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Does Your State have a Governmental Immunity Act??

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  • Legalbear
    I am making a study on this. If you are outside Colorado, use this as a guide to what may exist as an answer to 11th Amendment immunity in your state. This is
    Message 1 of 1 , Jul 3, 2012
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      I am making a study on this. If you are outside Colorado, use this as a guide to what may exist as an answer to 11th Amendment immunity in your state. This is Colorado’s waiver of 11th Amendment immunity. Bear

       

      24-10-101. Short title

       

      This article shall be known and may be cited as the "Colorado Governmental Immunity Act".

       

      24-10-102. Declaration of policy

       

      It is recognized by the general assembly that the doctrine of sovereign immunity, whereunder the state and its political subdivisions are often immune from suit for injury suffered by private persons, is, in some instances, an inequitable doctrine. The general assembly also recognizes that the supreme court has abrogated the doctrine of sovereign immunity effective July 1, 1972, and that thereafter the doctrine shall be recognized only to such extent as may be provided by statute. The general assembly also recognizes that the state and its political subdivisions provide essential public services and functions and that unlimited liability could disrupt or make prohibitively expensive the provision of such essential public services and functions. The general assembly further recognizes that the taxpayers would ultimately bear the fiscal burdens of unlimited liability and that limitations on the liability of public entities and public employees are necessary in order to protect the taxpayers against excessive fiscal burdens. It is also recognized that public employees, whether elected or appointed, should be provided with protection from unlimited liability so that such public employees are not discouraged from providing the services or functions required by the citizens or from exercising the powers authorized or required by law. It is further recognized that the state, its political subdivisions, and the public employees of such public entities, by virtue of the services and functions provided, the powers exercised, and the consequences of unlimited liability to the governmental process, should be liable for their actions and those of their agents only to such an extent and subject to such conditions as are provided by this article. The general assembly also recognizes the desirability of including within one article all the circumstances under which the state, any of its political subdivisions, or the public employees of such public entities may be liable in actions which lie in tort or could lie in tort regardless of whether that may be the type of action or the form of relief chosen by a claimant and that the distinction for liability purposes between governmental and proprietary functions should be abolished.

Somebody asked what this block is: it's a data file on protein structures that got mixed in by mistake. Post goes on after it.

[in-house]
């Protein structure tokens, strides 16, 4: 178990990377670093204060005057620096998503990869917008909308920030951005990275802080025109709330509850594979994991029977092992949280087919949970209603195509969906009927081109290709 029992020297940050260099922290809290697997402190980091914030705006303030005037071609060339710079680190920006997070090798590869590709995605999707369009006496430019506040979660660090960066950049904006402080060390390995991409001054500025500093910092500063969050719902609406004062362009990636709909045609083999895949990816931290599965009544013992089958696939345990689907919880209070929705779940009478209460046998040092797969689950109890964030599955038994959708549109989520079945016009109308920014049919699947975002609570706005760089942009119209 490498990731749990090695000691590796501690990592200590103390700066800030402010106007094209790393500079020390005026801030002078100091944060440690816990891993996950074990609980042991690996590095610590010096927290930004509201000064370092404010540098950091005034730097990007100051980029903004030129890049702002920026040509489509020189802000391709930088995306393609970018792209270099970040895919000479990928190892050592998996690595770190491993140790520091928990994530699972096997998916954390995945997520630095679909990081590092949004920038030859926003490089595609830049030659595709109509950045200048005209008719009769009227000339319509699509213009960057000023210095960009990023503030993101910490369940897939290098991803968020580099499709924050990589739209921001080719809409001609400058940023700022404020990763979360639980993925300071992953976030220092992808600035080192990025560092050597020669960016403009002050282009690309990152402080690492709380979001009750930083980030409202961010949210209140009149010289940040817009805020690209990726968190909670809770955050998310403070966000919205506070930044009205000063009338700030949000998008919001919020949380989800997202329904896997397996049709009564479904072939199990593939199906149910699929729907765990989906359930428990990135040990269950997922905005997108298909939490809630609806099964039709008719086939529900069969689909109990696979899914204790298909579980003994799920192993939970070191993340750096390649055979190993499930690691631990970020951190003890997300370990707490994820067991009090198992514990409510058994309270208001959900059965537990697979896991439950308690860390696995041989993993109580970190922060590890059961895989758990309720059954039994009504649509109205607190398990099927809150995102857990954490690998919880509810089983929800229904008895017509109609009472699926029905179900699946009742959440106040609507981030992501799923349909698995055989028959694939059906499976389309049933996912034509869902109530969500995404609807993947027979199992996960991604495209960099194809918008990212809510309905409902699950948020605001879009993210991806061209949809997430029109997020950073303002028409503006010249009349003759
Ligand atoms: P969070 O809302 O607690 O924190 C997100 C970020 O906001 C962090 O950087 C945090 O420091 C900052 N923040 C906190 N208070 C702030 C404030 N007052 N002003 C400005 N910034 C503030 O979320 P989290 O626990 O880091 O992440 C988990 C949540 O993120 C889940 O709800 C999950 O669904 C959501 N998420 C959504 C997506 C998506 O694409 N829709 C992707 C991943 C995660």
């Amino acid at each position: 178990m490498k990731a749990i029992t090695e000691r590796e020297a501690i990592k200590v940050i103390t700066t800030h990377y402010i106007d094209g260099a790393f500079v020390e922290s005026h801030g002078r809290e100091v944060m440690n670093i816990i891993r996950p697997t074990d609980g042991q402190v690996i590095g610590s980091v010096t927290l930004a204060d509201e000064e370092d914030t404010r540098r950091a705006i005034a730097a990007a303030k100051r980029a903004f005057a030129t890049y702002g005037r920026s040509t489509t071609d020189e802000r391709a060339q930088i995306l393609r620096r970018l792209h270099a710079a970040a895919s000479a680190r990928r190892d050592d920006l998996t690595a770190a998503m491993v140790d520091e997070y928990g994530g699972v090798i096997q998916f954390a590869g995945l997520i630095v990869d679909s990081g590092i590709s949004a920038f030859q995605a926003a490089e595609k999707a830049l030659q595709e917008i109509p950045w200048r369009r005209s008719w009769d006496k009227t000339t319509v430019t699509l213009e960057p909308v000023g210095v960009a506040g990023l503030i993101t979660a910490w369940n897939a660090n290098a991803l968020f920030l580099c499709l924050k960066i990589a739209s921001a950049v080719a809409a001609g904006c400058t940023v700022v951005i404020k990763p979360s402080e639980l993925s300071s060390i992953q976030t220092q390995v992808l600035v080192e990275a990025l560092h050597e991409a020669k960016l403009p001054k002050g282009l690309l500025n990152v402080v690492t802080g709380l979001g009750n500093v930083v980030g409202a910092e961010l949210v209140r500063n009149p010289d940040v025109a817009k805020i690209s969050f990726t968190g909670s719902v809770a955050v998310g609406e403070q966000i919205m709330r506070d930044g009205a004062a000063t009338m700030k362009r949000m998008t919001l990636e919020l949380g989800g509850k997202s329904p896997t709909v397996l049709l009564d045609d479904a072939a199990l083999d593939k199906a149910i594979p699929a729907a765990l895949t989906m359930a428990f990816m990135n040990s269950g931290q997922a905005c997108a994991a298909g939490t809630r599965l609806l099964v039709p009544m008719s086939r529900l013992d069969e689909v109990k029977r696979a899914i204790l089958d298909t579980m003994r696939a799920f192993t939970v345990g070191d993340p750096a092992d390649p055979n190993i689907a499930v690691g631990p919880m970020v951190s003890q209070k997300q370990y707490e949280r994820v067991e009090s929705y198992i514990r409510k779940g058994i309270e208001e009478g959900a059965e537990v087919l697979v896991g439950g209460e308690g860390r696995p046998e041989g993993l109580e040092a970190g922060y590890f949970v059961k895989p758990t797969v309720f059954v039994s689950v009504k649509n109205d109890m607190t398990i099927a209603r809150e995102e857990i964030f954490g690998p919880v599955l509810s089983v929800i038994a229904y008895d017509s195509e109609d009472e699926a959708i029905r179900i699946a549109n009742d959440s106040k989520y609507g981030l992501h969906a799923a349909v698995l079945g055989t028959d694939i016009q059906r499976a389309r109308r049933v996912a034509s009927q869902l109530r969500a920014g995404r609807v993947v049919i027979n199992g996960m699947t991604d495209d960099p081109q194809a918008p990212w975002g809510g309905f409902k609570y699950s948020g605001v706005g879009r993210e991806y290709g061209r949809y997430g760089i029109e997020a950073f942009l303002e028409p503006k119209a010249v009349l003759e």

HISTORY: Source: L. 71: p. 1204, § 1. C.R.S. 1963: § 130-11-2.L. 79: Entire section amended, p. 862, § 1, effective July 1.L. 86: Entire section amended, p. 873, § 1, effective July 1.

       

      ANNOTATION

       

      The denial of compensation is the constitutional result of the doctrine of sovereign immunity. In re Air Crash Disaster at Stapleton, 720 F. Supp. 1465 (D. Colo. 1989).

       

      The Colorado Governmental Immunity Act is constitutional and classifications restricting recovery by various tort victims bear a rational relationship to the legitimate state interests of fiscal certainty. The fact that the state compensation insurance authority and the state compensation insurance fund were covered by the Colorado Governmental Immunity Act while private insurers were not was not a denial of equal protection. Simon v. State Compensation Ins. Auth., 903 P.2d 1139 (Colo. App. 1994), rev'd on other grounds, 946 P.2d 1298 (Colo. 1997).

       

      Just compensation clause of constitution creates exception to doctrine of governmental immunity. Srb v. Bd. of County Comm'rs, 43 Colo. App. 14, 601 P.2d 1082 (1979), cert. dismissed, 199 Colo. 496, 618 P.2d 1105 (1980).

       

      As does making of legislative contract. The making of a contract pursuant to legislative authority is a waiver by the state of its immunity from suit and of any statutory requirement for the filing of claims. Ace Flying Serv., Inc. v. Colo. Dept. of Agric., 136 Colo. 19, 314 P.2d 278 (1957) (decided under former CRS 53, § 130-2-1).

       

      The Colorado Governmental Immunity Act does not apply to claims based on federal civil rights violations. Martinez v. El Paso County, 673 F. Supp. 1030 (D. Colo. 1987).